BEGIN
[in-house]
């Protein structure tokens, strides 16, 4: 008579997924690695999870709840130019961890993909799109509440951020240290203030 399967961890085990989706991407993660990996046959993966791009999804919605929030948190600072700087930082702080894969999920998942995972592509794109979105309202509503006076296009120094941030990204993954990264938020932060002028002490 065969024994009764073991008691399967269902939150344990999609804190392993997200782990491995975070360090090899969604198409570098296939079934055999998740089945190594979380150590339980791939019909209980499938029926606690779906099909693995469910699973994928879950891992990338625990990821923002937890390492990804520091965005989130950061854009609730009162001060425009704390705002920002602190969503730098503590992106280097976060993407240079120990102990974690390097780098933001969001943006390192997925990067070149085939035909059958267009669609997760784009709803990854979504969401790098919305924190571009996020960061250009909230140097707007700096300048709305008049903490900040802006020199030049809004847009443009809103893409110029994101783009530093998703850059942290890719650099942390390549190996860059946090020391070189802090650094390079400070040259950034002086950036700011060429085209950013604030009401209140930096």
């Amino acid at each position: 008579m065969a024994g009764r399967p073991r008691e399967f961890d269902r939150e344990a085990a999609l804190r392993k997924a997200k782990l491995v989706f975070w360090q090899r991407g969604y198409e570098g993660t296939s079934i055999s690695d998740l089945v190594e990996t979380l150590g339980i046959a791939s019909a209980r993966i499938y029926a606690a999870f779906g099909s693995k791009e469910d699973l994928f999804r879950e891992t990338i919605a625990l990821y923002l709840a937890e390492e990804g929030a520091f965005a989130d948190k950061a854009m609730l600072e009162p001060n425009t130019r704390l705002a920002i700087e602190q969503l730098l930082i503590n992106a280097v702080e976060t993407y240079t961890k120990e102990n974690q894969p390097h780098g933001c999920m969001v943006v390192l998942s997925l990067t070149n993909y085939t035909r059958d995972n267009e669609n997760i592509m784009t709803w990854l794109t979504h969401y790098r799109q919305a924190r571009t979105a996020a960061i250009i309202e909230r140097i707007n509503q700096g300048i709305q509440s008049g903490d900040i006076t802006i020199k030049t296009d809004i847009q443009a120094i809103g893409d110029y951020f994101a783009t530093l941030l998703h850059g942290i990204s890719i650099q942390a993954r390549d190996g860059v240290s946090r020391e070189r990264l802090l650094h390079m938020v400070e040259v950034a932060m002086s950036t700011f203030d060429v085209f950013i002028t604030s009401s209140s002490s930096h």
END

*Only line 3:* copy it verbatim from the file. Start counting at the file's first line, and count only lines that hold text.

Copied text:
């Amino acid at each position: 008579m065969a024994g009764r399967p073991r008691e399967f961890d269902r939150e344990a085990a999609l804190r392993k997924a997200k782990l491995v989706f975070w360090q090899r991407g969604y198409e570098g993660t296939s079934i055999s690695d998740l089945v190594e990996t979380l150590g339980i046959a791939s019909a209980r993966i499938y029926a606690a999870f779906g099909s693995k791009e469910d699973l994928f999804r879950e891992t990338i919605a625990l990821y923002l709840a937890e390492e990804g929030a520091f965005a989130d948190k950061a854009m609730l600072e009162p001060n425009t130019r704390l705002a920002i700087e602190q969503l730098l930082i503590n992106a280097v702080e976060t993407y240079t961890k120990e102990n974690q894969p390097h780098g933001c999920m969001v943006v390192l998942s997925l990067t070149n993909y085939t035909r059958d995972n267009e669609n997760i592509m784009t709803w990854l794109t979504h969401y790098r799109q919305a924190r571009t979105a996020a960061i250009i309202e909230r140097i707007n509503q700096g300048i709305q509440s008049g903490d900040i006076t802006i020199k030049t296009d809004i847009q443009a120094i809103g893409d110029y951020f994101a783009t530093l941030l998703h850059g942290i990204s890719i650099q942390a993954r390549d190996g860059v240290s946090r020391e070189r990264l802090l650094h390079m938020v400070e040259v950034a932060m002086s950036t700011f203030d060429v085209f950013i002028t604030s009401s209140s002490s930096h």